OBJECTIVE: To conduct a dimensional analysis to identify conceptual gaps around shared decision making (SDM) in reproductive health care and to refine the conceptual definition of SDM as related to contraceptive counseling.
DATA SOURCES: We identified source data through systematic searches of the CINAHL and PubMed databases.
STUDY SELECTION: We included peer-reviewed research and nonresearch articles that addressed contraceptive counseling for pregnancy prevention in the United States. We did not consider date of publication as an inclusion criterion. We included 35 articles in the final review.
DATA EXTRACTION: Using dimensional analysis, we extracted data to clarify the definition of SDM as a socially constructed concept that varies by perspective and context.
DATA SYNTHESIS: Data synthesis enabled us to compare SDM from patient and provider perspectives and to identify four primary dimensions of SDM that varied by context: Patient Preferences, Relationship, Provider Bias, and Clinical Suitability.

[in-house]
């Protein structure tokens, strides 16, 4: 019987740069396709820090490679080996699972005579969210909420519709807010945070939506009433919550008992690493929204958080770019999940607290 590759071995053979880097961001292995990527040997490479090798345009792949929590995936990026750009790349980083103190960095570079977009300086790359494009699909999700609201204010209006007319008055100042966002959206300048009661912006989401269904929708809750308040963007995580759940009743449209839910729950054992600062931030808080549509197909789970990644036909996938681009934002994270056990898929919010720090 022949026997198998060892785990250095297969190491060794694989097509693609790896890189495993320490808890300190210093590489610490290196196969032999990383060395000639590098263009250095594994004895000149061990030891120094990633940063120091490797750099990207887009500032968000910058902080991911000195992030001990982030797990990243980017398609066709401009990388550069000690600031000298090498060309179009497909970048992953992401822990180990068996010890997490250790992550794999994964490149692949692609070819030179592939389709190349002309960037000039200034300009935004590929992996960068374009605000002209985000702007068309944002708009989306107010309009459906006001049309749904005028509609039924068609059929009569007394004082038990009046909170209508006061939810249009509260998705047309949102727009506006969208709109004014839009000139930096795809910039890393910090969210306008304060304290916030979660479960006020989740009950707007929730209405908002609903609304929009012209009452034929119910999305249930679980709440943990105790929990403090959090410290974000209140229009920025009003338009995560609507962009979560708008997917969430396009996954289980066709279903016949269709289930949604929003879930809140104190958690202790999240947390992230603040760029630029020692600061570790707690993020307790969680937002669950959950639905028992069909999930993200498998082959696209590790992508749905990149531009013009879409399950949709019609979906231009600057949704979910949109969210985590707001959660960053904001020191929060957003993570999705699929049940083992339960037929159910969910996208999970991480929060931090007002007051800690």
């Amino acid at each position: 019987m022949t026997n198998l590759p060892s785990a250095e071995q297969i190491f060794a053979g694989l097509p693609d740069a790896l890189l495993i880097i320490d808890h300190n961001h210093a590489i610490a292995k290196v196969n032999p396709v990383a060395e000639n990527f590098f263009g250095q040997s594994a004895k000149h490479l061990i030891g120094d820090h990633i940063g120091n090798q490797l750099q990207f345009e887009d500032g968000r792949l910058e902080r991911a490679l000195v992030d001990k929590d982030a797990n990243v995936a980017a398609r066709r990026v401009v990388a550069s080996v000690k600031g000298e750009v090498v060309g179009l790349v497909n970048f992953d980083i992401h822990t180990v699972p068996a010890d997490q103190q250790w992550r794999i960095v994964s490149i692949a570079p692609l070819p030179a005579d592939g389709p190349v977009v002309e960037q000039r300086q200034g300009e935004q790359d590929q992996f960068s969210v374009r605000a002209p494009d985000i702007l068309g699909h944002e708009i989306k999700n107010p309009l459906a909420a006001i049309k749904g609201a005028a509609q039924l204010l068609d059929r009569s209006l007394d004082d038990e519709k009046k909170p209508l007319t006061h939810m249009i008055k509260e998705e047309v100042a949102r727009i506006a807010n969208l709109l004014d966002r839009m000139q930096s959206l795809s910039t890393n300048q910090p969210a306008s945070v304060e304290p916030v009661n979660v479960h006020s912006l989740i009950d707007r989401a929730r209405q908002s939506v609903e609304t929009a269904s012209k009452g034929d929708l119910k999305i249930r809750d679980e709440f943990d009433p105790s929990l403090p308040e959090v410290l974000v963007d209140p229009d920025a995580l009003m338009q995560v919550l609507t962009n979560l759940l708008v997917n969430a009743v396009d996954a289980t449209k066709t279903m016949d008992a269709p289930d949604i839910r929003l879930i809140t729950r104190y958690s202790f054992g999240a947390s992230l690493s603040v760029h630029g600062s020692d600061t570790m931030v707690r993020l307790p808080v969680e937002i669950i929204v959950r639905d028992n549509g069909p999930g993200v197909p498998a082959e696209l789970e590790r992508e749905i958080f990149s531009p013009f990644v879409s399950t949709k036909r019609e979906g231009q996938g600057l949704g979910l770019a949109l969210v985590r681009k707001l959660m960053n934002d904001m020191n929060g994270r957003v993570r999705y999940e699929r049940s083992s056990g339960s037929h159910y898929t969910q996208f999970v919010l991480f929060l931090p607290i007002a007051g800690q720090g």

CONCLUSION: The four dimensions we identified illustrate the complexity and depth of SDM in contraceptive counseling encounters and broaden the definition of SDM to more than an encounter in which decision making incorporates clinician expertise and patient participation. We identified several assumptions that indicate the need for improved understanding that SDM is not a universal concept across perspectives and contexts. Most researchers in the included articles addressed the Patient Preferences dimension. Fewer considered the patient-provider relationship, the effect of provider bias, and the effect of specific clinical circumstances on SDM. We propose a conceptual map and model that can be used to refine the concepts that inform SDM and guide providers and researchers. Future research is needed to address the remaining gaps.
|Original language||English (US)|
|Journal||JOGNN - Journal of Obstetric, Gynecologic, and Neonatal Nursing|
|State||E-pub ahead of print - May 20 2022|